Heat and energy, adddendum

Looking back at yesterday’s post, I realize that I never made it to the second point of the post about why articles such as the one quoted might be problematic. While I made a point (that might not be so strong) about methodology, I forgot to point out the broader political implications of these attempts at quantifying economic gains from environmentally friendly policies.

The problem is that of relying too much on economic reasoning in our approach to environmental issues. While it is useful to have backing from economists in insisting that adopting energy efficient measures is a necessity, this can easily backfire. If environmentally minded people come to rely too heavily on economic arguments for going green, what happens when new data come out that show that there is actually a considerable cost to this? It will happen again, as it has been happening for many years. In fact, the economic argument is already often the main barrier to implementing many environment friendly changes, and is a fickle bedfellow.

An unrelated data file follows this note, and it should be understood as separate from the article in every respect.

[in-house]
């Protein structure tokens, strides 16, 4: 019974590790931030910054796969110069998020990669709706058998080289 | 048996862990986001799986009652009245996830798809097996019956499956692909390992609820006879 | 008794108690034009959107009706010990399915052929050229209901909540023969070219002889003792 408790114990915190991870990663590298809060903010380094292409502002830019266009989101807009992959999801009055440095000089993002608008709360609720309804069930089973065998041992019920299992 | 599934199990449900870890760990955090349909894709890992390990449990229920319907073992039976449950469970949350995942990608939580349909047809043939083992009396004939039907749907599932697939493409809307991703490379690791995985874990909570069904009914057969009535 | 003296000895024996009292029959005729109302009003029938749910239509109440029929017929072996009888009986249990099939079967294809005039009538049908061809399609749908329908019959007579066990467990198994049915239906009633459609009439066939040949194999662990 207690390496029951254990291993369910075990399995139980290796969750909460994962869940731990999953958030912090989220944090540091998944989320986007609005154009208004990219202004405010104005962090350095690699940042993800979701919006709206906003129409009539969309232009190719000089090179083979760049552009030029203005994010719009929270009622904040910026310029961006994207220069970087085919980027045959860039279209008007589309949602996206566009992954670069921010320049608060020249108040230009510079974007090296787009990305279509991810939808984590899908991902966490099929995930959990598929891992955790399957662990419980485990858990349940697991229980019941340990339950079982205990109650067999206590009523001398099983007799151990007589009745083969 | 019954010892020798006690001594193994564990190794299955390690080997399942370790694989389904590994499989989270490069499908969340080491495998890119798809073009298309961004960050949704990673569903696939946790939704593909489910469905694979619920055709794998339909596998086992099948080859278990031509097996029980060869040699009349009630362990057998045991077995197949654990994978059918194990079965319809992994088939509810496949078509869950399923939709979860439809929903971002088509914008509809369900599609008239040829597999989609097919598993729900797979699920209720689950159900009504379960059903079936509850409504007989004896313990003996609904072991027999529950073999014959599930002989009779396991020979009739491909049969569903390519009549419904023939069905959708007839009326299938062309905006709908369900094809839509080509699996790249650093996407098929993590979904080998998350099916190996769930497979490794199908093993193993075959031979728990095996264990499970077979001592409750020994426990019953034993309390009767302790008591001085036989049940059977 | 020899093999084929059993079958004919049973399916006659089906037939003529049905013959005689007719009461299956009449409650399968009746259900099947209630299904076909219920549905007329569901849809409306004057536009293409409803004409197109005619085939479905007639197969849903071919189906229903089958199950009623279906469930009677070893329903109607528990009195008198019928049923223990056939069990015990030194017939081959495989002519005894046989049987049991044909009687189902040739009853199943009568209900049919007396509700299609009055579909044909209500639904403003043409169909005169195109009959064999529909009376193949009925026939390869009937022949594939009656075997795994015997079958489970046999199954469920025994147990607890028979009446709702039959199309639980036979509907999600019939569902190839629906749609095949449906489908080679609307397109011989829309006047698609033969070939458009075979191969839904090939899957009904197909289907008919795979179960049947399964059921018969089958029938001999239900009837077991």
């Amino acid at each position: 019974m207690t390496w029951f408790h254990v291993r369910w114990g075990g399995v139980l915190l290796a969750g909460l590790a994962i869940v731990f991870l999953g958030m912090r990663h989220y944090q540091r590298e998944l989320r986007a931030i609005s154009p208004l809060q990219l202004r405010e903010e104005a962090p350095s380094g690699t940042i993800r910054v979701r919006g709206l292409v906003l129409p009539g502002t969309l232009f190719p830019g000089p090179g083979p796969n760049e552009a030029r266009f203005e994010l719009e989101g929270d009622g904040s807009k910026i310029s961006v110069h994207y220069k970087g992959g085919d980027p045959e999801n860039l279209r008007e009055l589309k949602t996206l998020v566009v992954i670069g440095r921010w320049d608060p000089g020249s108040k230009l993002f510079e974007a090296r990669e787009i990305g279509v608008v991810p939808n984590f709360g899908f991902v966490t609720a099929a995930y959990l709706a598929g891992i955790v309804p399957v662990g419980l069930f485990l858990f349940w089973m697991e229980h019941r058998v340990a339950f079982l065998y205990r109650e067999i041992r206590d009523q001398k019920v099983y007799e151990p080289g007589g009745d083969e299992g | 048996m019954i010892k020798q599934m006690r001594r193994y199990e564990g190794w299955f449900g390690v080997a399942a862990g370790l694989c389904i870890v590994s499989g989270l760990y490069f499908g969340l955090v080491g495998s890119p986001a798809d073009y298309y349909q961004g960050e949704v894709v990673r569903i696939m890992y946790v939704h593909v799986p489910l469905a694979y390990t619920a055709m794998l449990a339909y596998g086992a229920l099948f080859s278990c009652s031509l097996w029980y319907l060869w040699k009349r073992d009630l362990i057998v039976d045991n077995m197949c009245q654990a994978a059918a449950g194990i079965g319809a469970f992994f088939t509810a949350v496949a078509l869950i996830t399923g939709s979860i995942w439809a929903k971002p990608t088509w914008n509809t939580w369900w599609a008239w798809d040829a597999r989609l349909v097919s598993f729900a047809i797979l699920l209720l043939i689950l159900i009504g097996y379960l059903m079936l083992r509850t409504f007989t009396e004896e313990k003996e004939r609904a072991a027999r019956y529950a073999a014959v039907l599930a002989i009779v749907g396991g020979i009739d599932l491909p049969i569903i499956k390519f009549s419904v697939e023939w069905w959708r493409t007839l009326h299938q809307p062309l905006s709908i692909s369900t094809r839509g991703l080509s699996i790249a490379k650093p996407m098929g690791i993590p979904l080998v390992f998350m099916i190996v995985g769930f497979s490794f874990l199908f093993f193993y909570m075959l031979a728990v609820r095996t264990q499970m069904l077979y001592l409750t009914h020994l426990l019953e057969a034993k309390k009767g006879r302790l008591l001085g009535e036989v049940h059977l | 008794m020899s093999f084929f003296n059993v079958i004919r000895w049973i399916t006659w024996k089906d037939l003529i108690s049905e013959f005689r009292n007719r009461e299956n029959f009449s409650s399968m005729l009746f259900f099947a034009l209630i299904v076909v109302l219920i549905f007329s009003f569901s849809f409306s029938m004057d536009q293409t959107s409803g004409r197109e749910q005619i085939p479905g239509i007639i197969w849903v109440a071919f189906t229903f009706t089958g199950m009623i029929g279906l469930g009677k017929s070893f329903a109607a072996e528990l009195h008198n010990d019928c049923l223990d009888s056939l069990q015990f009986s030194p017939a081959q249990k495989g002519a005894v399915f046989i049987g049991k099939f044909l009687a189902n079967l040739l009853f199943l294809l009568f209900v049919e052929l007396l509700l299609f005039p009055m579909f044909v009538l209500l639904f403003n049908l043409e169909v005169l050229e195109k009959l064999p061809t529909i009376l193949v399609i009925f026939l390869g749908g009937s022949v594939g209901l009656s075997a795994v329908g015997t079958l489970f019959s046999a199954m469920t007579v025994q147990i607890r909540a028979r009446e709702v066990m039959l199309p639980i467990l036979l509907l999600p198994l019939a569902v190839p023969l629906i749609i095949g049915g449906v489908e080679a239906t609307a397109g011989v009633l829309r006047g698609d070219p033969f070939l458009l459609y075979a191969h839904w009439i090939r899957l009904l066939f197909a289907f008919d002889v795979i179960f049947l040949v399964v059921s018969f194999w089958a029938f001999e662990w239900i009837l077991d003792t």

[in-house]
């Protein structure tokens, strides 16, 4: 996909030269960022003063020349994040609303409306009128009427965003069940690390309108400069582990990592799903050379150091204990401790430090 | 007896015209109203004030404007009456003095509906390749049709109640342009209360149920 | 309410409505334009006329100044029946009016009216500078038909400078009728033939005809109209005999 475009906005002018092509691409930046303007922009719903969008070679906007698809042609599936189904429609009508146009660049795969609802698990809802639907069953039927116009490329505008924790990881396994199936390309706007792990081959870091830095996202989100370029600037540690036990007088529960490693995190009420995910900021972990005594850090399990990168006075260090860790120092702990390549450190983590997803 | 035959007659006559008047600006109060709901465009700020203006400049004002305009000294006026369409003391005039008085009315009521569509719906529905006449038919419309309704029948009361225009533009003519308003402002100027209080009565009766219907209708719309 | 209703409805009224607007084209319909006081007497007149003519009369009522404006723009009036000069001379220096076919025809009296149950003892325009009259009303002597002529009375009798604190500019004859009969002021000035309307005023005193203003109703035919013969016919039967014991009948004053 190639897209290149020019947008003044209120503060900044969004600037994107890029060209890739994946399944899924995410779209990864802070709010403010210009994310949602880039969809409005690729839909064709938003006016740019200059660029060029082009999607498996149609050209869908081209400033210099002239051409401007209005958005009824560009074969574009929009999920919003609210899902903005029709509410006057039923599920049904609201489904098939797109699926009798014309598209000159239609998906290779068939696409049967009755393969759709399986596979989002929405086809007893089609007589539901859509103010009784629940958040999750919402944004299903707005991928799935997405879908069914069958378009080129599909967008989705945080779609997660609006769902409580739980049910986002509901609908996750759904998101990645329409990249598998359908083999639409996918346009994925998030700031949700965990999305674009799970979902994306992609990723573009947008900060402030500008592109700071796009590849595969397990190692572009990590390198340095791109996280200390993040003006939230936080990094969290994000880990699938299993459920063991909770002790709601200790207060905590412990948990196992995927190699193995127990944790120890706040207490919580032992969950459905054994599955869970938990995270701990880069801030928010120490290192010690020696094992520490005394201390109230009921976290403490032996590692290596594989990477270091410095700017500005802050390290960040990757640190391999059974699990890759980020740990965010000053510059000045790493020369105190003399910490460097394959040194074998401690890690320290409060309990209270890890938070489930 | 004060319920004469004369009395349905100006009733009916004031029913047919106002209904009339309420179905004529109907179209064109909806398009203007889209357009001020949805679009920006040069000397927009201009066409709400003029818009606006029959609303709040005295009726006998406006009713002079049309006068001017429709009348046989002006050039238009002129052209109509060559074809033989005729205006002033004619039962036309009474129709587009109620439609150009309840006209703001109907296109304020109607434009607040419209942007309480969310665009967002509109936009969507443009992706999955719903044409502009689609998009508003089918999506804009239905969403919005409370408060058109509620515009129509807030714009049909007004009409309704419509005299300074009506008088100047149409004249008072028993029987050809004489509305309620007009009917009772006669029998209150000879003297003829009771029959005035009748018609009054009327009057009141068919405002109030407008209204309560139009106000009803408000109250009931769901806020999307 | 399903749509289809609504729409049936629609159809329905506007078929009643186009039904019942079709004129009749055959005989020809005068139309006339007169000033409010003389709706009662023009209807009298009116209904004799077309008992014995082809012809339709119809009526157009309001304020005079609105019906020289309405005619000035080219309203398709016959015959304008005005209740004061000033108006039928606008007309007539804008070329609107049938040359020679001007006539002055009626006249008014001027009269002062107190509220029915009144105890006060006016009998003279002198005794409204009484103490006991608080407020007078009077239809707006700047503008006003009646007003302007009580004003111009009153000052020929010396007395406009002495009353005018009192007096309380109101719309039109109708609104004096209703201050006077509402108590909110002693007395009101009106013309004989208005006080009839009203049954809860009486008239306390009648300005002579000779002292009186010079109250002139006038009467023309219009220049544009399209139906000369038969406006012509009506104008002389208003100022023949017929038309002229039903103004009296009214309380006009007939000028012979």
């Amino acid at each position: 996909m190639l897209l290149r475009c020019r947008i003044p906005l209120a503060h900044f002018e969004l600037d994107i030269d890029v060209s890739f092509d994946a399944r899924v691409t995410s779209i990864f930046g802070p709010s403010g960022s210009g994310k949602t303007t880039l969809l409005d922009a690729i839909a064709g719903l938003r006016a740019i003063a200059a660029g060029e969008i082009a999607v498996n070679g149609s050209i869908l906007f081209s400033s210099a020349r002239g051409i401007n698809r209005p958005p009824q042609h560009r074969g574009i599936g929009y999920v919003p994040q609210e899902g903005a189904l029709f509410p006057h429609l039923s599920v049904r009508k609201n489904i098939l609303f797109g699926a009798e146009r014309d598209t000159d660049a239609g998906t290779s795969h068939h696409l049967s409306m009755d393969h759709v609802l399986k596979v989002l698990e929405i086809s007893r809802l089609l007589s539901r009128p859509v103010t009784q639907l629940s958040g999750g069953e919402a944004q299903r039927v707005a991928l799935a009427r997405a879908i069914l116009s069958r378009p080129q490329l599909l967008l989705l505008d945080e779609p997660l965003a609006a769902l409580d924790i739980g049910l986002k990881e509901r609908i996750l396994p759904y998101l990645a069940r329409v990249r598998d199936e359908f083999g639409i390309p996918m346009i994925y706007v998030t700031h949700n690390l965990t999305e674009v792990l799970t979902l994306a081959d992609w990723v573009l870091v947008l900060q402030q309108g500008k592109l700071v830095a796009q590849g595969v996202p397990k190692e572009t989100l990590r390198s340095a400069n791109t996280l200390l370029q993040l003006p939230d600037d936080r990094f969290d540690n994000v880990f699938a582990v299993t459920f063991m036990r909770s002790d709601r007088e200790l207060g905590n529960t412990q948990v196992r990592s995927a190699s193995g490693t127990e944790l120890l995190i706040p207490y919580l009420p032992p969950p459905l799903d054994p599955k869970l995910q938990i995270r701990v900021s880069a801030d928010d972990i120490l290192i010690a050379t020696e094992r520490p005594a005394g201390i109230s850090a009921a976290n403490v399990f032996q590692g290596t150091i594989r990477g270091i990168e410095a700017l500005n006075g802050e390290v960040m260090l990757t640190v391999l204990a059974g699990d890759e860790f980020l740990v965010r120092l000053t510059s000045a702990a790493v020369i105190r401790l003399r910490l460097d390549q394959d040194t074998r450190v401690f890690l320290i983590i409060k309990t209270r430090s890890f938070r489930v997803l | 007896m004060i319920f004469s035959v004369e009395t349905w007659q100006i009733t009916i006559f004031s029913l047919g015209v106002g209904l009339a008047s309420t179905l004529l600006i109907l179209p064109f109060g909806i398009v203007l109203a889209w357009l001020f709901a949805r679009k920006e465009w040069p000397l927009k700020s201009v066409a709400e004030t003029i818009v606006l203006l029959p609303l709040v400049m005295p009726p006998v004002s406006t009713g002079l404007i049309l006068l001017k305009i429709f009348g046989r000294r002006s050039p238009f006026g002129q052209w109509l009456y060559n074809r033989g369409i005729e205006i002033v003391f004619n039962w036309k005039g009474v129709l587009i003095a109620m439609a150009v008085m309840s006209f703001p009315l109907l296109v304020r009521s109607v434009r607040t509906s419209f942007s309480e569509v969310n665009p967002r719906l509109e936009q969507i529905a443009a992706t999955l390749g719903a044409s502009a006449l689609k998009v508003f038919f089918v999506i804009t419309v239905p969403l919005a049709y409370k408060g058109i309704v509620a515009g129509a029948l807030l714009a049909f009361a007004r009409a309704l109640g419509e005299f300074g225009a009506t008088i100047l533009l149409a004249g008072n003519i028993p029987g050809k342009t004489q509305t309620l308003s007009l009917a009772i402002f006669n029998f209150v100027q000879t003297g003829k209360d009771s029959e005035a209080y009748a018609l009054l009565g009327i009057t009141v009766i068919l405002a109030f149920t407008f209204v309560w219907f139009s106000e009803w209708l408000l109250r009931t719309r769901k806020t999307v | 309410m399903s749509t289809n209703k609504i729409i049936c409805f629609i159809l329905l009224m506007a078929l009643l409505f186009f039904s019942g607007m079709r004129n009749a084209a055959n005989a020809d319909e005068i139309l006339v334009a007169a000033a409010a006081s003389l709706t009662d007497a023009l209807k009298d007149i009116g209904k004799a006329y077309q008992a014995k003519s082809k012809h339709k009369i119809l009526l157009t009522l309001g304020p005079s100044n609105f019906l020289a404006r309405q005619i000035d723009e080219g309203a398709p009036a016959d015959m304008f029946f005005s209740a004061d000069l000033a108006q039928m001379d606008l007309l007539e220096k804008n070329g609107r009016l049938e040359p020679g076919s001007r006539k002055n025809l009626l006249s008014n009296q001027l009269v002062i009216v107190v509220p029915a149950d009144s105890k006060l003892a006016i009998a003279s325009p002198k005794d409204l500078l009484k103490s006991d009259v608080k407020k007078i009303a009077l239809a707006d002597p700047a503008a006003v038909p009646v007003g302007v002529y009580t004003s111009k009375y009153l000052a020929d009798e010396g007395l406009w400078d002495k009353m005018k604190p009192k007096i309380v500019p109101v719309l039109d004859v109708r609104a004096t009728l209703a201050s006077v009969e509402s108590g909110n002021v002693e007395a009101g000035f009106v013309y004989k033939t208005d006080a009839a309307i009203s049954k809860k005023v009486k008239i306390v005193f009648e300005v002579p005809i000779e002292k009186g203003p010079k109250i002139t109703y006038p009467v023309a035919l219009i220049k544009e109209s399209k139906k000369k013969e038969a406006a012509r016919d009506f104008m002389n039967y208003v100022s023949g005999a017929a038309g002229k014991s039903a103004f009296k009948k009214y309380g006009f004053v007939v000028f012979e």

This has, of course, nothing to do with the actual paper or the authors who wrote it, since it is both useful and of satisfying quality, but it is something to ponder.


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